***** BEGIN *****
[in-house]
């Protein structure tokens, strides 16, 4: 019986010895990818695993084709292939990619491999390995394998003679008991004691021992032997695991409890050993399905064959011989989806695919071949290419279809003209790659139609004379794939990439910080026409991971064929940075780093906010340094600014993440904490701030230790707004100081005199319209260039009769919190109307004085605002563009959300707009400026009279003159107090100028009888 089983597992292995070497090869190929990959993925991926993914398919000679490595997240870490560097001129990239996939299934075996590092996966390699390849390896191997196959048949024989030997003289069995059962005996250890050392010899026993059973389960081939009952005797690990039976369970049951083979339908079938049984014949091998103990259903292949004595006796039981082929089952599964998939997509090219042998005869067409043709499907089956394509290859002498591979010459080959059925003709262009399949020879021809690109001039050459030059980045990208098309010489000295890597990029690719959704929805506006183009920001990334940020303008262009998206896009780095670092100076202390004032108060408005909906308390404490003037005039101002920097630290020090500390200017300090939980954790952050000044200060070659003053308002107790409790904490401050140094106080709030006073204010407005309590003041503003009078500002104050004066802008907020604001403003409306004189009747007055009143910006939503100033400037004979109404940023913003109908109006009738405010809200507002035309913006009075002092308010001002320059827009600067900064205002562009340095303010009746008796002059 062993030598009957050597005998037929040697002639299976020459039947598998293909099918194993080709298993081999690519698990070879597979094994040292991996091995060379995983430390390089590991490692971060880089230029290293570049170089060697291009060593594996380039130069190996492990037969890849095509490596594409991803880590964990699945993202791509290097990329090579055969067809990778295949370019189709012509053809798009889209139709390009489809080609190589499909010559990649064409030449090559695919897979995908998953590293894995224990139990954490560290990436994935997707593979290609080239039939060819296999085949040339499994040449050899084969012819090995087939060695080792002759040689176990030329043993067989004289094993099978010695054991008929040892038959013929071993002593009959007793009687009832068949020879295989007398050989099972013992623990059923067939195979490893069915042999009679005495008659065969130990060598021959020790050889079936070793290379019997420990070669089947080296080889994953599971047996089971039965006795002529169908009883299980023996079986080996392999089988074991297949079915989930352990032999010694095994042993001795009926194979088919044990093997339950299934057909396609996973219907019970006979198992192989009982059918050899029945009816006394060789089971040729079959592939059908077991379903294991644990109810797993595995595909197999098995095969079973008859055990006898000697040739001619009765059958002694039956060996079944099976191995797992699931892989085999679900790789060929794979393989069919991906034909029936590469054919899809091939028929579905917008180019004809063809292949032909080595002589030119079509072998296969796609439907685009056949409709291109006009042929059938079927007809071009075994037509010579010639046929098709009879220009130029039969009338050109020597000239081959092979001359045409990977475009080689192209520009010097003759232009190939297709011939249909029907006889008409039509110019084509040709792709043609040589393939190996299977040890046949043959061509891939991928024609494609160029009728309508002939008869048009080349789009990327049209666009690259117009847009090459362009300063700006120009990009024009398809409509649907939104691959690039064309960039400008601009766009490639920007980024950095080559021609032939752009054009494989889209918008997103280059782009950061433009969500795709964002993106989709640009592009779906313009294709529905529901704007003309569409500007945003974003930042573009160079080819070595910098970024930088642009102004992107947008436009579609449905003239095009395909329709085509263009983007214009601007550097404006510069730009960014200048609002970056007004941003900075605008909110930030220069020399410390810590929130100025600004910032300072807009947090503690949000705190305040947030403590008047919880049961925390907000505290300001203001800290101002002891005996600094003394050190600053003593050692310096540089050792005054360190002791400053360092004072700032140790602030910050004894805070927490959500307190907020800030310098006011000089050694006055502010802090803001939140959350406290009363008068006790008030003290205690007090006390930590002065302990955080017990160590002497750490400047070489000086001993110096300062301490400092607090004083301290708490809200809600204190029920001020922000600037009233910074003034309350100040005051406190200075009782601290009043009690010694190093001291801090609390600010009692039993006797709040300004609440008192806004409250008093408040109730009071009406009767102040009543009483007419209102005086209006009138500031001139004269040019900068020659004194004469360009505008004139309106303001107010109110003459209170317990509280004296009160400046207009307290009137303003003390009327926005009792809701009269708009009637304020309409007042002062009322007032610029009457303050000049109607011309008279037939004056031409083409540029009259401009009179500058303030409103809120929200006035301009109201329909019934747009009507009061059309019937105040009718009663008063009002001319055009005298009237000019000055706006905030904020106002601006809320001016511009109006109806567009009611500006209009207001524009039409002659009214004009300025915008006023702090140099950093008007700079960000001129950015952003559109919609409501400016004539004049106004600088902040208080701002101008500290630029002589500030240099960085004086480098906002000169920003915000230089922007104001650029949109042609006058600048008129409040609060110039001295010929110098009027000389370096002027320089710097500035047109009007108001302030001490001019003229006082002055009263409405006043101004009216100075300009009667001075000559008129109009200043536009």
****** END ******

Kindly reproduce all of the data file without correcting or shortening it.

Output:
[in-house]
């Protein structure tokens, strides 16, 4: 019986010895990818695993084709292939990619491999390995394998003679008991004691021992032997695991409890050993399905064959011989989806695919071949290419279809003209790659139609004379794939990439910080026409991971064929940075780093906010340094600014993440904490701030230790707004100081005199319209260039009769919190109307004085605002563009959300707009400026009279003159107090100028009888 089983597992292995070497090869190929990959993925991926993914398919000679490595997240870490560097001129990239996939299934075996590092996966390699390849390896191997196959048949024989030997003289069995059962005996250890050392010899026993059973389960081939009952005797690990039976369970049951083979339908079938049984014949091998103990259903292949004595006796039981082929089952599964998939997509090219042998005869067409043709499907089956394509290859002498591979010459080959059925003709262009399949020879021809690109001039050459030059980045990208098309010489000295890597990029690719959704929805506006183009920001990334940020303008262009998206896009780095670092100076202390004032108060408005909906308390404490003037005039101002920097630290020090500390200017300090939980954790952050000044200060070659003053308002107790409790904490401050140094106080709030006073204010407005309590003041503003009078500002104050004066802008907020604001403003409306004189009747007055009143910006939503100033400037004979109404940023913003109908109006009738405010809200507002035309913006009075002092308010001002320059827009600067900064205002562009340095303010009746008796002059 062993030598009957050597005998037929040697002639299976020459039947598998293909099918194993080709298993081999690519698990070879597979094994040292991996091995060379995983430390390089590991490692971060880089230029290293570049170089060697291009060593594996380039130069190996492990037969890849095509490596594409991803880590964990699945993202791509290097990329090579055969067809990778295949370019189709012509053809798009889209139709390009489809080609190589499909010559990649064409030449090559695919897979995908998953590293894995224990139990954490560290990436994935997707593979290609080239039939060819296999085949040339499994040449050899084969012819090995087939060695080792002759040689176990030329043993067989004289094993099978010695054991008929040892038959013929071993002593009959007793009687009832068949020879295989007398050989099972013992623990059923067939195979490893069915042999009679005495008659065969130990060598021959020790050889079936070793290379019997420990070669089947080296080889994953599971047996089971039965006795002529169908009883299980023996079986080996392999089988074991297949079915989930352990032999010694095994042993001795009926194979088919044990093997339950299934057909396609996973219907019970006979198992192989009982059918050899029945009816006394060789089971040729079959592939059908077991379903294991644990109810797993595995595909197999098995095969079973008859055990006898000697040739001619009765059958002694039956060996079944099976191995797992699931892989085999679900790789060929794979393989069919991906034909029936590469054919899809091939028929579905917008180019004809063809292949032909080595002589030119079509072998296969796609439907685009056949409709291109006009042929059938079927007809071009075994037509010579010639046929098709009879220009130029039969009338050109020597000239081959092979001359045409990977475009080689192209520009010097003759232009190939297709011939249909029907006889008409039509110019084509040709792709043609040589393939190996299977040890046949043959061509891939991928024609494609160029009728309508002939008869048009080349789009990327049209666009690259117009847009090459362009300063700006120009990009024009398809409509649907939104691959690039064309960039400008601009766009490639920007980024950095080559021609032939752009054009494989889209918008997103280059782009950061433009969500795709964002993106989709640009592009779906313009294709529905529901704007003309569409500007945003974003930042573009160079080819070595910098970024930088642009102004992107947008436009579609449905003239095009395909329709085509263009983007214009601007550097404006510069730009960014200048609002970056007004941003900075605008909110930030220069020399410390810590929130100025600004910032300072807009947090503690949000705190305040947030403590008047919880049961925390907000505290300001203001800290101002002891005996600094003394050190600053003593050692310096540089050792005054360190002791400053360092004072700032140790602030910050004894805070927490959500307190907020800030310098006011000089050694006055502010802090803001939140959350406290009363008068006790008030003290205690007090006390930590002065302990955080017990160590002497750490400047070489000086001993110096300062301490400092607090004083301290708490809200809600204190029920001020922000600037009233910074003034309350100040005051406190200075009782601290009043009690010694190093001291801090609390600010009692039993006797709040300004609440008192806004409250008093408040109730009071009406009767102040009543009483007419209102005086209006009138500031001139004269040019900068020659004194004469360009505008004139309106303001107010109110003459209170317990509280004296009160400046207009307290009137303003003390009327926005009792809701009269708009009637304020309409007042002062009322007032610029009457303050000049109607011309008279037939004056031409083409540029009259401009009179500058303030409103809120929200006035301009109201329909019934747009009507009061059309019937105040009718009663008063009002001319055009005298009237000019000055706006905030904020106002601006809320001016511009109006109806567009009611500006209009207001524009039409002659009214004009300025915008006023702090140099950093008007700079960000001129950015952003559109919609409501400016004539004049106004600088902040208080701002101008500290630029002589500030240099960085004086480098906002000169920003915000230089922007104001650029949109042609006058600048008129409040609060110039001295010929110098009027000389370096002027320089710097500035047109009007108001302030001490001019003229006082002055009263409405006043101004009216100075300009009667001075000559008129109009200043536009």